Most of the state of Illinois lies outside the Chicago metropolitan area and inside the North American Corn Belt. Corn, soybeans, and other large-field crops are grown extensively. These crops and their products account for much of the state's economic output outside Chicago. Much of the field crop is remanufactured into feed for hogs and cattle. Dairy products and wheat are important secondary crops in specific segments of the state. In addition, some Illinois farmers grow specialty crops such as popcorn and pumpkins. The state is the largest producer of pumpkins among the U.S. states. There is a large watermelon growing area centered on Lincoln, Illinois. Illinois wine is a growing industry. In December 2006, the Shawnee Hills were named Illinois's first American Viticultural Area (AVA).
Manufacturing in Illinois accounts for 14% of the state's total output and generates $101 billion in economic activity. Illinois's manufacturing sector grew out of its agricultural production. A key piece of infrastructure for several generations was the Union Stock Yards of Chicago, which from 1865 until 1971 penned and slaughtered millions of cattle and hogs into standardized cuts of beef and pork.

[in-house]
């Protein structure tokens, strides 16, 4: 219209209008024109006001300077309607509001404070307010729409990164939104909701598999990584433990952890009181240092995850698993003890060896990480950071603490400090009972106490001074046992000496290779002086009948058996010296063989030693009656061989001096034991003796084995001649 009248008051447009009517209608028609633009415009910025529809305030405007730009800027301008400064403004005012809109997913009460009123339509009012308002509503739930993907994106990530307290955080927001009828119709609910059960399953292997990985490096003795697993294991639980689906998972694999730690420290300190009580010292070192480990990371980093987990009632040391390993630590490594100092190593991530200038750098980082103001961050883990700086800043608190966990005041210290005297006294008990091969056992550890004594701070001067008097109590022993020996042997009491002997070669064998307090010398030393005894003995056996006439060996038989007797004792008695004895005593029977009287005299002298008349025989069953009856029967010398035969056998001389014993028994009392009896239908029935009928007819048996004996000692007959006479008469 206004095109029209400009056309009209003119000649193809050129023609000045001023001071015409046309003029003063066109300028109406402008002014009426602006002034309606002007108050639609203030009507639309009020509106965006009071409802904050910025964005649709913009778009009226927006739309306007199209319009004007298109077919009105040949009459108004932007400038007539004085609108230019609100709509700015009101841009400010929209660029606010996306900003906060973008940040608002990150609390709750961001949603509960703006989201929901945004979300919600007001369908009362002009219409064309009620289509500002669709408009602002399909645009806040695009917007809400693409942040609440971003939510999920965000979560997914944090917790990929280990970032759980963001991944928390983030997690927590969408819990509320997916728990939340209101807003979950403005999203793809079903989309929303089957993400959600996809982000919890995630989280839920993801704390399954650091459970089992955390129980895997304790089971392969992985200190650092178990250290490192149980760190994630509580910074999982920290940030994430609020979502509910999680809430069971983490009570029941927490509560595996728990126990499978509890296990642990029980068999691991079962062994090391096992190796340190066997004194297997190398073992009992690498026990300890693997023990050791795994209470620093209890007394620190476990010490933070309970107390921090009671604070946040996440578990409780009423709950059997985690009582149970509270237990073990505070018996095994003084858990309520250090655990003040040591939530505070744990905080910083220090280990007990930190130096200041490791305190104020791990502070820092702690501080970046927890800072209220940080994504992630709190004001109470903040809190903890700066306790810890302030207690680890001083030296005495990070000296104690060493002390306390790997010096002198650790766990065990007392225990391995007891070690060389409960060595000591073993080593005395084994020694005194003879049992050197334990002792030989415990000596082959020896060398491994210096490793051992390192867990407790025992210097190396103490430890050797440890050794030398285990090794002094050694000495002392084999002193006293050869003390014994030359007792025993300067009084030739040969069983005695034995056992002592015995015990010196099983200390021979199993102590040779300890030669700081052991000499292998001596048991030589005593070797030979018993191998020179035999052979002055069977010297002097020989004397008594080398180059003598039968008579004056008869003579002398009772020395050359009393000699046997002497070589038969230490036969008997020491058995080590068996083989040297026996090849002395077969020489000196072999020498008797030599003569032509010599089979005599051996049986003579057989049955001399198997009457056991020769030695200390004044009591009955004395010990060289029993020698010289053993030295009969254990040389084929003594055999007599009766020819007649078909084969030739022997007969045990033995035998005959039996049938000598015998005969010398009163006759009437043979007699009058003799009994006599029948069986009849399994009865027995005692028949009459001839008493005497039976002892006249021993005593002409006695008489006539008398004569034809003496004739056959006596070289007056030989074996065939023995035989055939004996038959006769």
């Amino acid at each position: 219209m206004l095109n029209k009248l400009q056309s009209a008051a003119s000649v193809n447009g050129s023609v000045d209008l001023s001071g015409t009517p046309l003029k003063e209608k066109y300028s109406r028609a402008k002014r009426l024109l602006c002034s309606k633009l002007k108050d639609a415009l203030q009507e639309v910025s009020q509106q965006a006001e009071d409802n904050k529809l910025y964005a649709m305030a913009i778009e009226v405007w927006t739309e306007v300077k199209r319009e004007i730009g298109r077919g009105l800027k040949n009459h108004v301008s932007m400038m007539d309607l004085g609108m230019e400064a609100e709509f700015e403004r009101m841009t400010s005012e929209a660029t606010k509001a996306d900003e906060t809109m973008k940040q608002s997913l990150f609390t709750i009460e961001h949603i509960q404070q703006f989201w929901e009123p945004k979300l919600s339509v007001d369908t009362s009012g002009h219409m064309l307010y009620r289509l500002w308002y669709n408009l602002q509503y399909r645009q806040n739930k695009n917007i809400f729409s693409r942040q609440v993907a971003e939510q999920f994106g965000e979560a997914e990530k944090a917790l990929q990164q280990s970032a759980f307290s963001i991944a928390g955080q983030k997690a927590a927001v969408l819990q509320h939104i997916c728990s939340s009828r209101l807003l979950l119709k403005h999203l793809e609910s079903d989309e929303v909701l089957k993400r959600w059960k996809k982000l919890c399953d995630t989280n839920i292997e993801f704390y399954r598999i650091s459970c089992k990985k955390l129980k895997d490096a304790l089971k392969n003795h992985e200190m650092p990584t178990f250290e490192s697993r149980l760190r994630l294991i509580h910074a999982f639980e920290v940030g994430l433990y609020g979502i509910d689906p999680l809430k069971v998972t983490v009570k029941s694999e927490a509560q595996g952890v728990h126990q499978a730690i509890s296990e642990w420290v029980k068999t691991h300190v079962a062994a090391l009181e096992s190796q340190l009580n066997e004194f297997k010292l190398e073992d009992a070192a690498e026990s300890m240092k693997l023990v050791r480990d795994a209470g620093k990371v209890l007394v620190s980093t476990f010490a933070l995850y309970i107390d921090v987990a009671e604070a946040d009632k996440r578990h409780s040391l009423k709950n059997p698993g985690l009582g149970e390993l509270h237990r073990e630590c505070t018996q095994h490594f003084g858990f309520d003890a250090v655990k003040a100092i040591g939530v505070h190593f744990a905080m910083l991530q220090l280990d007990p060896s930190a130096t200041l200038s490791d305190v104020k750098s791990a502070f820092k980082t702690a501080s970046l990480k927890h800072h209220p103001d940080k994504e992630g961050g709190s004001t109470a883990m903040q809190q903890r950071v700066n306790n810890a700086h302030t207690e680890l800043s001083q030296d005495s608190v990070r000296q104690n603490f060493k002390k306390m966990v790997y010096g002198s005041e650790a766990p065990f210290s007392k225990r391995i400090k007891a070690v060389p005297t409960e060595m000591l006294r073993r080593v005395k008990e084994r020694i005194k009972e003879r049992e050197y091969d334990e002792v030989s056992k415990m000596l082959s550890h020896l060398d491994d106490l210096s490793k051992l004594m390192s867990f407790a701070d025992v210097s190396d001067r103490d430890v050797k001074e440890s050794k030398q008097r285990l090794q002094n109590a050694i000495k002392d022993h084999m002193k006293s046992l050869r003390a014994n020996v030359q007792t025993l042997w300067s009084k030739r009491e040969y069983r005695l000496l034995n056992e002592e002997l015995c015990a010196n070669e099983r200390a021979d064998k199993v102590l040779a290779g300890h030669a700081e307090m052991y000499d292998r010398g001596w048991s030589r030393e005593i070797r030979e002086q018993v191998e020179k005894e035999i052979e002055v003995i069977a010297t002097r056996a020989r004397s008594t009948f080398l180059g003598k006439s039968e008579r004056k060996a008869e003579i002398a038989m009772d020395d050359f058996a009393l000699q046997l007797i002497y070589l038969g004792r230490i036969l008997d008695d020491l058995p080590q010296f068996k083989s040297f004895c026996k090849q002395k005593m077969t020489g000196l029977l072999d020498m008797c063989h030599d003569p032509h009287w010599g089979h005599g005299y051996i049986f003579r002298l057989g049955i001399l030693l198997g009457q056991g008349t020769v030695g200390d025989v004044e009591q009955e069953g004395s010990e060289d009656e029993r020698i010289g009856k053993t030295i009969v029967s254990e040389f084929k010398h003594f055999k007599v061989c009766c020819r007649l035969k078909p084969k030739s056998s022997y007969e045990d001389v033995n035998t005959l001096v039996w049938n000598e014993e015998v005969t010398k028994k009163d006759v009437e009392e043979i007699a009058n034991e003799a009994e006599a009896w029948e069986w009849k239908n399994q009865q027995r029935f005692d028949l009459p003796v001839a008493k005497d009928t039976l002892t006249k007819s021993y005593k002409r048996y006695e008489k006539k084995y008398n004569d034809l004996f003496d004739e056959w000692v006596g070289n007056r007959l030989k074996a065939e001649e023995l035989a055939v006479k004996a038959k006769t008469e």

In 1893 Illinois manufacturers formed the Illinois Manufacturers' Association in opposition to the Sweatshop Law of 1893 that prohibited child labor and mandated an eight-hour workday. Governor Peter Altgeld had made Florence Kelley the Chief Factory Inspector for the state of Illinois. The association sponsored a number of cases which led to the Illinois Supreme Court finding that Section 5 of the Act, which limited women's working weeks to 48 hours and their day to eight hours, unconstitutional in 1895. After Governor Altgeld was not re-elected in 1896 and Kelley was removed from her position, flagrant violations of the child labor provision were reported.
The centralized location of Illinois made it a key manufacturing hub, especially for farm machinery and specialty motor vehicles. Smaller Cities like Aurora, Peoria, Decatur, Rockford and other cities became major manufacturing centers in the 20th century. In downstate Illinois, the John Deere Company became one of the world's largest makers of farm machinery, and Caterpillar achieved similar dominance in its diversified line of off-road vehicles.